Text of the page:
Municipal Utility Districts (MUD) 101

Jon VanderWilt, PE

Jon VanderWilt, PE

full service engineering and surveying firmWhy create a MUD? We all know the answer to that question. Property taxes from developed land pays for water, sewer and drainage improvements. Lately, the list has grown to include roads and parks, too.

There is no place in the world I would rather be than Houston, Texas. It is the greatest place in the world to live, work, and raise a family. All of us involved in the business of working with MUDs are the privileged few that have the opportunity and honor, on a daily basis, to create neighborhoods from farmland, pastures, and forests, making it possible for others to live in the greatest place in the world. I thank God every day for this opportunity and enjoy it so much that I can't call it "work."

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How do we do it? We team with developers, lawyers, financial advisers, utility operators, bookkeepers, tax assessors and collectors, accountants, contractors, and other engineers. The team transforms farmland, pastures, or forests into homes with city-like services in less than two years. I have been at this for 39 years and it still amazes me how fast we can get that first 10 - 15 homes in place, complete with families from all walks of life.

Recently, I heard on the radio that Houston will soon be the third largest city in the nation. Currently the populations of Chicago and Houston are 2.7 million and 2.2 million, respectively. The population of Chicago is shrinking and Houston's is growing. The expert quoted on the radio predicted that, a year or two after the 2020 census, Houston will be ranked third. Houston is surrounded by over 1.5 million people that are part of no city whatsoever. This "hidden" city is large enough to be the second largest city in Texas. The "hidden" city includes all of the MUDs that surround the city of Houston.

Why create a MUD? MUDs provide a way to finance improvements necessary to provide single family residential areas with city-like services. City's provide water, sewer and drainage improvements, curb and gutter streets on lots that usually range in size from 5,000 to 12,000 square feet, police, fire and EMS services, garbage collection and various other services. MUD's usually do not include police, fire and EMS services in the early phase of their development, but when fully developed, many times add these services in some form for their residents. MUD's typically do not pay for all of the curb and gutter streets.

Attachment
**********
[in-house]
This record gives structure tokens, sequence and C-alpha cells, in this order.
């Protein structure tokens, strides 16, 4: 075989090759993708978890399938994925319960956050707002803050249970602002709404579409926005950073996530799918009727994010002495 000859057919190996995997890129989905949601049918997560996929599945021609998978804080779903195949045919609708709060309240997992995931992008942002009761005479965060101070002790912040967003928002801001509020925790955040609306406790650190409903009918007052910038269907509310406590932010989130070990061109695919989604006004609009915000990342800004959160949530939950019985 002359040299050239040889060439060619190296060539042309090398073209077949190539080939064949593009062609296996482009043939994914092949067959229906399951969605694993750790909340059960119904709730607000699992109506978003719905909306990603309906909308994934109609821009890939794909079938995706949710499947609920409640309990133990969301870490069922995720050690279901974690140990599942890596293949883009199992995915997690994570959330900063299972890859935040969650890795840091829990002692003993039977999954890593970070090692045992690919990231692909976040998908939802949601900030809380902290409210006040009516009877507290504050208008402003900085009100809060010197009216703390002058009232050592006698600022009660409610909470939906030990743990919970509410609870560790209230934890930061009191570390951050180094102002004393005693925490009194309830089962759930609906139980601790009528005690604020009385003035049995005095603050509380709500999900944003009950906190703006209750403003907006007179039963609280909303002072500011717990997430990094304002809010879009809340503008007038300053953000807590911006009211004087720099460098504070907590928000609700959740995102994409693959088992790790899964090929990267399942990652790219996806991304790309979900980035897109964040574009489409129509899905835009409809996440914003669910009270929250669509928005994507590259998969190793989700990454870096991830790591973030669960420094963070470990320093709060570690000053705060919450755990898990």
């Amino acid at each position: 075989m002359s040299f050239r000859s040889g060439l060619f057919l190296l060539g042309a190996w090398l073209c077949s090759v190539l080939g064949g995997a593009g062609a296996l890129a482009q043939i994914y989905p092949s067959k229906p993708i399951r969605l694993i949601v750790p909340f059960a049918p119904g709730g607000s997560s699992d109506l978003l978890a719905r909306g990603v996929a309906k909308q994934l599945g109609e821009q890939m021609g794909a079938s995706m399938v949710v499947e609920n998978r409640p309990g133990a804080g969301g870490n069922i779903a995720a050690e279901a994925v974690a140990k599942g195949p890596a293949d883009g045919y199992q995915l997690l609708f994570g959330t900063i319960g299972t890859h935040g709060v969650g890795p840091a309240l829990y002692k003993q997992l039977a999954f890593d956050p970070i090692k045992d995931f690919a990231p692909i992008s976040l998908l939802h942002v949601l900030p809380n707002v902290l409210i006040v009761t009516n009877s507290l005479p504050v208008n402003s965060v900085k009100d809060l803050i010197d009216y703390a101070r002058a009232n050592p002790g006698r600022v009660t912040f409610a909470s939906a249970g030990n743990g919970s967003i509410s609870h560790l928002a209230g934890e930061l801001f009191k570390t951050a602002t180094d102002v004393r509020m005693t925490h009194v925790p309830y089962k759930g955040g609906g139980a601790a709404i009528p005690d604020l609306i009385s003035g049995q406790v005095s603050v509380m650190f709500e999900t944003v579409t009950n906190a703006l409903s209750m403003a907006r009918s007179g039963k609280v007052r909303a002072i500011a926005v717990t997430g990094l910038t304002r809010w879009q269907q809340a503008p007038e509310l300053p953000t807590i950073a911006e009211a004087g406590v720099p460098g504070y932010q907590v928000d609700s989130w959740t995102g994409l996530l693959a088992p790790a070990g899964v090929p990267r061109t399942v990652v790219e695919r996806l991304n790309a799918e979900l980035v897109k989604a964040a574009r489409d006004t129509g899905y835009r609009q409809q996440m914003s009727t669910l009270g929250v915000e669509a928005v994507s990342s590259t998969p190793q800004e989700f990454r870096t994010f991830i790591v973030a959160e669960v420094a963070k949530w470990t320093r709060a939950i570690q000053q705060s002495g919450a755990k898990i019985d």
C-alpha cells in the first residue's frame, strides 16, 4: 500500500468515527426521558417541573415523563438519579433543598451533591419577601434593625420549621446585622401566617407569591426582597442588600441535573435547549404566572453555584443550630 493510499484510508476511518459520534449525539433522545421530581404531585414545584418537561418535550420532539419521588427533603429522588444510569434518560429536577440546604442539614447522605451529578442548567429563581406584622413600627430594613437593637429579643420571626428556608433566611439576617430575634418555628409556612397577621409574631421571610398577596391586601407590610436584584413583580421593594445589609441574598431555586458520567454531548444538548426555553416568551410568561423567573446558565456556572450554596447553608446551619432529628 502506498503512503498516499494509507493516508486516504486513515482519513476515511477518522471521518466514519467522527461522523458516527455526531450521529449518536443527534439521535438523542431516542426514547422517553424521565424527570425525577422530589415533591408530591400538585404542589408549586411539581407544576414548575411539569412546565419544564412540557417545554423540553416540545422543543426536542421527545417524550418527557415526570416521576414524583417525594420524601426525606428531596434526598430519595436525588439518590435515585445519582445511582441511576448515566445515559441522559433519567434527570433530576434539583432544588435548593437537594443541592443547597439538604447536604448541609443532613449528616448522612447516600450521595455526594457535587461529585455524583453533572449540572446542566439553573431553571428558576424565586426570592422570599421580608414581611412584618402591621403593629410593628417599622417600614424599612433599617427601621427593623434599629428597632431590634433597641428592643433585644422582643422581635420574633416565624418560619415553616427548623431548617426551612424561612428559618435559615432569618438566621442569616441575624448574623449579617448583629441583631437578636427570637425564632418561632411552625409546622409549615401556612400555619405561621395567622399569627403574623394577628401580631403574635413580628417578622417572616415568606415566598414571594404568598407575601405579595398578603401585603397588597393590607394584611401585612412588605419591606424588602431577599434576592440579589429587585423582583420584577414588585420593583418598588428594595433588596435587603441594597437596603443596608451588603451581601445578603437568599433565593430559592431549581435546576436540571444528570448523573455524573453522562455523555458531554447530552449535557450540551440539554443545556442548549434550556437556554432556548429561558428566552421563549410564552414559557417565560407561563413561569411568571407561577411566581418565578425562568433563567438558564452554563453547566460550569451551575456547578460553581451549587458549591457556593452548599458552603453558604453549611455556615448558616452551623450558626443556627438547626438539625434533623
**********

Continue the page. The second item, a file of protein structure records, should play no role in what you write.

Developers pay for all of the city-like improvements in the MUD and assume all the risk until the homes (the taxable value) are constructed in a MUD. Once the developer has completed construction of sufficient taxable value, the MUD sells municipal tax-free bonds to reimburse the developer for the water, sewer and drainage improvements and levees an ad valorem or property tax on the homes and improvements. The money collected from the ad valorem tax pays the debt service on the bonds over a period of between 15 and 25 years. The tax free nature of municipal bonds usually yields interest rates that are lower than prime rates.

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The developer that is not in a MUD must include the costs for the water, sewer and drainage improvements in the price of the home. The cost for a home in a MUD will be significantly less than the same home outside of a MUD. The difference is that there will be an annual payment of an ad valorem tax for the home in a MUD and no MUD tax on a home outside of a MUD. Ad valorem taxes are usually less than the incremental mortgage payment a buyer would have for a home outside of a MUD. Further, the ad valorem tax payments made to the MUD can be excluded from individual federal taxable income, whereas the incremental mortgage payments cannot.

Who governs a MUD? Most MUDs are created by the Texas Commission on Environmental Quality and given authority to sell municipal bonds, levee taxes and be governed by its residents. Serving as a director of a MUD is "grass roots politics at its finest." A MUD is governed by a board of five directors who must own property in the District. The directors are elected to 4-year staggered terms by the residents of the MUD. The Board usually meets monthly to conduct the business of serving its residents with safe, dependable water, sewer and drainage services.

Now that you have had a brief introduction to what a MUD is, why they are created, and who governs the MUD, where would you rather live – a city, a MUD or in an area with neither governance? If the latter, ask yourself who will take care of the infrastructure once the developer is gone?

Jon VanderWilt, PE

Topics: Waste Water , General Interest , Residential , Utility Districts , Water

Written by Jon VanderWilt, PE